Rising oil is an issue for everyone; businesses and consumers. Companies such as FedEx Corporation (NYSE:FDX) who rely on gas to deliver packages, sees their bottom line cut when they have to pay extra for gas. The delivery service has 700 planes and tens of thousands of trucks and vans which make deliveries around the world on a daily basis, which is going to be a huge expense to worry about. This has lead Fedex Chief Fred Smith to find cost cutting alternatives to help boost his profits.
Competitor, United Parcel Services, Inc. (NYSE:UPS), has turned to natural gas as their alternative to oil. In a partnership with Westport Innovations, UPS was able to turn some of their trucks into natural gas-ran trucks which save a lot of money on fuel and so far it appears to be working because the company announced they will be turning more trucks into natural gas trucks.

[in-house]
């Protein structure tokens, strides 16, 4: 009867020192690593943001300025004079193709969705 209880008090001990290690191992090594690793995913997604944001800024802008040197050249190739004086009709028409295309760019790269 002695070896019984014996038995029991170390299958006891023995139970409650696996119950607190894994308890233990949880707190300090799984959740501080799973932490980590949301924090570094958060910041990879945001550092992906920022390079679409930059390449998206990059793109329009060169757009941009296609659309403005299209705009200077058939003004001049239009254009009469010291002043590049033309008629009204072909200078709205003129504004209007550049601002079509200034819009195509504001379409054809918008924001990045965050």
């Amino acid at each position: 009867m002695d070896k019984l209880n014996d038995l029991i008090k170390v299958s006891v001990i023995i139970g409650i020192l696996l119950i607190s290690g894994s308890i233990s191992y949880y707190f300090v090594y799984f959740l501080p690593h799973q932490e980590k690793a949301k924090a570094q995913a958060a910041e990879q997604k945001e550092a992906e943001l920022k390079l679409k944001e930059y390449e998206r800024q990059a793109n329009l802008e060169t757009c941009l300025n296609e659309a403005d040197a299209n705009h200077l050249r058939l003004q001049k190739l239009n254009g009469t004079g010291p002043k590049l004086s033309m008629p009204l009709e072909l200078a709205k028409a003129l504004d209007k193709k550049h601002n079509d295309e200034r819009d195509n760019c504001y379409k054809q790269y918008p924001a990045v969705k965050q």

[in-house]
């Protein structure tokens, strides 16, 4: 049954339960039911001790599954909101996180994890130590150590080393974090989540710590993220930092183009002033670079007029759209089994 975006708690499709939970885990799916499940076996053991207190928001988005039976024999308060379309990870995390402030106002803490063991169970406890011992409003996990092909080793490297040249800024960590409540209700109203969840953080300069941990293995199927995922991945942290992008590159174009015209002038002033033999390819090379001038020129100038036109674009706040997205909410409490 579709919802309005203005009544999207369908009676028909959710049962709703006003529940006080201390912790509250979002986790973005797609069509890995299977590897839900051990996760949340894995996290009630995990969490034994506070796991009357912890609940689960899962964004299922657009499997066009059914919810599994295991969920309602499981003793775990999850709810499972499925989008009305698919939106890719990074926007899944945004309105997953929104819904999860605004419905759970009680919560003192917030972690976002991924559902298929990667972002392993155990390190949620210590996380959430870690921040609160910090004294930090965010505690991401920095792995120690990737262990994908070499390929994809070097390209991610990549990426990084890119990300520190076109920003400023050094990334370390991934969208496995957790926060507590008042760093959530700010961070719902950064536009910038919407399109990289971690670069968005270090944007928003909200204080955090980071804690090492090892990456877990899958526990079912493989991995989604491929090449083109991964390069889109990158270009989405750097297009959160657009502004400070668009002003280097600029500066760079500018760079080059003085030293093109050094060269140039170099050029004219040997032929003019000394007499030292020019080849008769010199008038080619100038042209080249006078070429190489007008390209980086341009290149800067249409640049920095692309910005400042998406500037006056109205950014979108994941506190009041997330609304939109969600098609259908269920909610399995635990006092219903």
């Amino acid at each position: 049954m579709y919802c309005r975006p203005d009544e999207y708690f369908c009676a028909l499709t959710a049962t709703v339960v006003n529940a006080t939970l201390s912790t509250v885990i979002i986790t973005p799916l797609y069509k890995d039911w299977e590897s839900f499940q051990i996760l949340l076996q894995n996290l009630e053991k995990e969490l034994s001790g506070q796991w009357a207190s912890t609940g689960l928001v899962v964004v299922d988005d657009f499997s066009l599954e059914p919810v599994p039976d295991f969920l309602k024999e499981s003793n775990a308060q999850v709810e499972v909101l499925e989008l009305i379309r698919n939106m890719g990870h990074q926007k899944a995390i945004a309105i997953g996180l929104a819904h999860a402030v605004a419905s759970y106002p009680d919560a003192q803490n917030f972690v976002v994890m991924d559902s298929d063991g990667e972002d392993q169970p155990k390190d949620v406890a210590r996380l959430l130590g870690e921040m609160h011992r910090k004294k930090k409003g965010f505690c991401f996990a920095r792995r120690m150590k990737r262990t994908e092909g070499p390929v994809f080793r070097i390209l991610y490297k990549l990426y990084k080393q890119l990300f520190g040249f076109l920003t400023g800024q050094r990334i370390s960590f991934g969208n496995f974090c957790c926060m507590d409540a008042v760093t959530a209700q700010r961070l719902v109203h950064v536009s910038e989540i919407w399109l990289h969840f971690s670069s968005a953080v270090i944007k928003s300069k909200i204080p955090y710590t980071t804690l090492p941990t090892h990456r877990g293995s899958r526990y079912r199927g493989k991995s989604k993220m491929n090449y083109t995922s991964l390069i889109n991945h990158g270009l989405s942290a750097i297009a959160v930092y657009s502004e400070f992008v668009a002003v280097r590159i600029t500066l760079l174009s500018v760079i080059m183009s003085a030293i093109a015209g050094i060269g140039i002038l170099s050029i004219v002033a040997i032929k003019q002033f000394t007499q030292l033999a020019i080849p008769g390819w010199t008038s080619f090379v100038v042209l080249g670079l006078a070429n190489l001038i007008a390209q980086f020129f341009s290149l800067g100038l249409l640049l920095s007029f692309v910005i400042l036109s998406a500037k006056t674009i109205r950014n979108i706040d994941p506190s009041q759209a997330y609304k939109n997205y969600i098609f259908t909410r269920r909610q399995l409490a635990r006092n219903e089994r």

Fedex is using 1.5 billion gallons of oil a year which is a hefty price tag and a chunk of your profits gone. As of right now, Mr. Smith has said that delivery vans will be either electric of hybrids with the preference being electric because vans could get 75% less per mile cost which is significant savings for the company. For Fedex’s planes, the CEO has shown some interest in biofuels and natural gas however there has not been a breakthrough yet to have planes run on those alternative fuels and on that scale. As for the trucks, the CEO has a similar vision to UPS. He wants to partner with Navistar and Cummins to produce a truck engine that could run on LNG which is much cheaper than diesel.
The main hurdle here is that most of these technologies are not that wide spread. For instance, the LNG engine sounds good in theory but there are only very few natural gas stations around. The innovation sounds great in theory but the fact of the matter is that it could cause a lot of stress knowing that fuel and fuel stations are scarce. Regardless, the rising oil prices are hurting your brand and its profitability and as the CEO you need to adapt to a changing marketplace and that is exactly what Fred Smith is doing. Ultimately, it has to be done but most of the CEO’s plan to fuel his fleet of vehicles is going to be tough